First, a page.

Another thing that didn’t quite work was this starts off with an off-page assault on our other main character, Flora, which is not only traumatic but carries extra shame due to her peoples’ value on virtue, but what was perplexing is that she was mistaken for the princess when she was grabbed and her attackers made a comment she was meant for the invading prince but “what he wouldn’t know wouldn’t hurt him” and yet.. they subsequently leave her for dead? Because the prince also said to “leave no one alive”. So.. she wasn’t going to the prince after all? We never end up seeing this prince, this whole plotline kind of becomes background noise to a certain extent, so it doesn’t have any real relevance I’m just irritated because I don’t understand the point of the comment or why things end up the way they do.

Over the course of the book, the aforementioned weird dialogue persisted, which was frustrating as some of the description was decent. But overall there was just no tension. These big action or suspenseful moments were, theoretically, taking place but you could feel none of it. Especially as the characters reacted as if, really, nothing had happened. At one point, during a scene I can’t describe due to spoilers, Flora is calling out constantly for Lazarus to help her, save her, and then he does, and when he asks after her, she says “oh don’t worry about me”.. insert side eye here. At another point, Flora gets her period (yay! and cramps! love to see it, hate to live it) and it’s a big issue because it attracts spirit thingies and this whole scene is set up where we see her surrounded and barely protected by their super special fence thing, except.. she’s found sleeping outdoors infront of said fence. Why? There’s no explanation for it. It’s just for this tension-less tense scene. It just.. doesn’t make sense.

Anyway, I’ll end the complaining, mostly because I don’t even want to get started on the “romance”, but this just wasn’t it. And I’m sad. It’s got a good looking cover (which, granted, looks better from a distance than it does close up) and has what sounded like a great, intriguing, romantic premise but.. alas.

Wouldn’t recommend and, unfortunately, I wouldn’t pick up this author again.

** I received an ARC from the publisher (thank you!) in exchange for an honest review. **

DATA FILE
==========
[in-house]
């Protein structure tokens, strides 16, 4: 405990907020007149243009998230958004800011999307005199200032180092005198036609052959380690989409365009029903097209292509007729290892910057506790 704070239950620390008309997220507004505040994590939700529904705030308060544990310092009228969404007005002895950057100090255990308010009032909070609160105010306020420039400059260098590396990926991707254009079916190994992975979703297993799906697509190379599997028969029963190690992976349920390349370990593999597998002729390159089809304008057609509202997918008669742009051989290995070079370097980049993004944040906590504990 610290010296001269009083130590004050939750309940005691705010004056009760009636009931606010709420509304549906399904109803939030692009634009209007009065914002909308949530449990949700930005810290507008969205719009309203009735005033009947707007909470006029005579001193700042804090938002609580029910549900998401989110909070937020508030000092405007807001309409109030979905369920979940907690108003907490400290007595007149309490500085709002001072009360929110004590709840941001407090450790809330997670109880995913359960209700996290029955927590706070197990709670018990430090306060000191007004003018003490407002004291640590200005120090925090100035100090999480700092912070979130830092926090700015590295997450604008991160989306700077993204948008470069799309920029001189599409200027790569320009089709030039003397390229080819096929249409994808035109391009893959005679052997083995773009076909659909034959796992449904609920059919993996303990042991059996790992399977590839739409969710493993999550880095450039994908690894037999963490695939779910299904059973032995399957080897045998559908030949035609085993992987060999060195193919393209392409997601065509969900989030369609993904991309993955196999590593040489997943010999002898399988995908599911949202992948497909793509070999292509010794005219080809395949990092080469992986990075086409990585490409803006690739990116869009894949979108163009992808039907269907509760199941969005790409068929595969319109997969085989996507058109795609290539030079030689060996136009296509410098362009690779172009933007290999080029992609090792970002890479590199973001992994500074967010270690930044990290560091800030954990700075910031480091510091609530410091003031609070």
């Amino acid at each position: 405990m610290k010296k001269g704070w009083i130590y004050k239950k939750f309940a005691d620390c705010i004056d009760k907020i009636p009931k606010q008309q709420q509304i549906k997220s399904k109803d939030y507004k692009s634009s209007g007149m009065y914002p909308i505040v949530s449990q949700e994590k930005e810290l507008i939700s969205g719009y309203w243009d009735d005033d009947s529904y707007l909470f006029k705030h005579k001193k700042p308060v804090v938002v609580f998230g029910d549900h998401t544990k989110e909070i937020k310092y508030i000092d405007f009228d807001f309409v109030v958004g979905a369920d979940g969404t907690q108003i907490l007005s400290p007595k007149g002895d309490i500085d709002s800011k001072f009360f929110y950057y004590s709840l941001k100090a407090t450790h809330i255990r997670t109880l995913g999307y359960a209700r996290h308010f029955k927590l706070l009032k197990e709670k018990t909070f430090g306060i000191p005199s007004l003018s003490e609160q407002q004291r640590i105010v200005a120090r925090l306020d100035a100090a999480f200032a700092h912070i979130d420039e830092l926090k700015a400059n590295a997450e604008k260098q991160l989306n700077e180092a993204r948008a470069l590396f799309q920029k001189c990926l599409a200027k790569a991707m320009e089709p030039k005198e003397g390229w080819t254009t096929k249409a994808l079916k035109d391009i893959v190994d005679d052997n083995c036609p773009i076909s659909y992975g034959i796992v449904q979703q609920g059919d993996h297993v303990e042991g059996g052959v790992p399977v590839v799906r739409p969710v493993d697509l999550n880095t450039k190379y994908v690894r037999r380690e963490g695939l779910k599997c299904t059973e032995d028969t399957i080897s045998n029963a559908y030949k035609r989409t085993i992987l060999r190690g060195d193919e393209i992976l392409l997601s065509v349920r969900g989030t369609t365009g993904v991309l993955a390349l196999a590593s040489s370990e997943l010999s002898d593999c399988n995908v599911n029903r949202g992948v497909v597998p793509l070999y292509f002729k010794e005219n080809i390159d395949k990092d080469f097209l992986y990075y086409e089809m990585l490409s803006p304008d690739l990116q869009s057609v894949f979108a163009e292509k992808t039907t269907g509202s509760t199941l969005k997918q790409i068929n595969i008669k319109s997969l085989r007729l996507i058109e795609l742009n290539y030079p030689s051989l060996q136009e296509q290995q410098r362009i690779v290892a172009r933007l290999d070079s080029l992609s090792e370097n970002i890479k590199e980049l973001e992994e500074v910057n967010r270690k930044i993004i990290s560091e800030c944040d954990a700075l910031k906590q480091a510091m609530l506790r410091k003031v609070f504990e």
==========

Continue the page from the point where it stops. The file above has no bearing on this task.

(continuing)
NEW RELEASE TUESDAY – OCTOBER 19, 2021

Happy “where’d all my money go?” new release Tuesday, everyone!

As you know, the most exciting day of the week in this community is the day that follows the one we all dread (Mondays for the nope) and today we’re going to highlight some of the new books chipping away at our bank accounts — but each one is so worth it.


Little Thieves by Margaret Owen is a much anticipated new series by the author of the Merciful Crow series. This standalone features “a scrappy maid must outsmart both palace nobles and Low Gods.”

That Dark Infinity by Kate Pentecost is a story about “an immortal monster hunter and a royal handmaiden embark on an epic journey to change their fates in this soul-stirring young adult fantasy novel for fans of The Witcher and The Last Unicorn.

Well Matched by Jen DeLuca brings us the match-up we’ve all been waiting for in this companion/series world of romance and ren faires.

Within These Wicked Walls by Lauren Blackwood is an Ethiopian-inspired Jane Eyre fantasy retelling and oh did you already stop listening? We understand!

No Place For Peace by Tom Dumbrell released yesterday and this self-pubbed historical fantasy is shaping up to be a great series with bumper twists. This is book two, so check out book one – The Look of a King.



Are there any titles out today you’re excited for? Let us know in the comments below! 

WITHIN THESE WICKED WALLS by Lauren Blackwood

What the heart desires, the house destroys… 

Kiersten White meets Tomi Adeyemi in this Ethiopian-inspired debut fantasy retelling of Jane Eyre.

Andromeda is a debtera—an exorcist hired to cleanse households of the Evil Eye. When a handsome young heir named Magnus Rochester reaches out to hire her, Andromeda quickly realizes this is a job like no other, with horrifying manifestations at every turn, and that Magnus is hiding far more than she has been trained for. Death is the most likely outcome if she stays, but leaving Magnus to live out his curse alone isn’t an option. Evil may roam the castle’s halls, but so does a burning desire.


Title : Within These Wicked Walls
Author : Lauren Blackwood
Format : eARC
Page Count : 336
Genre : YA fantasy retelling
Publisher : Wednesday Books
Release Date : October 19, 2021

Reviewer : Hollis
Rating : ★ ★ ★ ★


Hollis’ 4 star review

Almost any Jane Eyre retelling gets me excited but an Ethiopian-inspired one made me look not once, not twice, but thrice. Having said that, other than some very basic bones of said original, this deviates a lot from the majority of the story — and honestly I think it succeeded because of that.

Andromeda is this version’s Jane who comes to Thornfield, to Rochester — Magnus, in this case — not to be a governess but to exorcise the Manifestations that are haunting the castle, and it’s master, from an inherited curse. I don’t know that I ever fully understood how she was capable of doing this, it involved goggles and a welding pen (steampunky, almost, I guess) to make amulets that were suited to each element of the curse, and then.. voila. She takes this job, what she learns is an impossible job, to guarantee her patronage and recognition as a debtera aka exorcist. But, much like the original, Magnus is often distracting Andi from her job, longing for attention, lonely and entitled, and fascinated by this person who resists him, speaks truths to his face, and is also fiercely capable.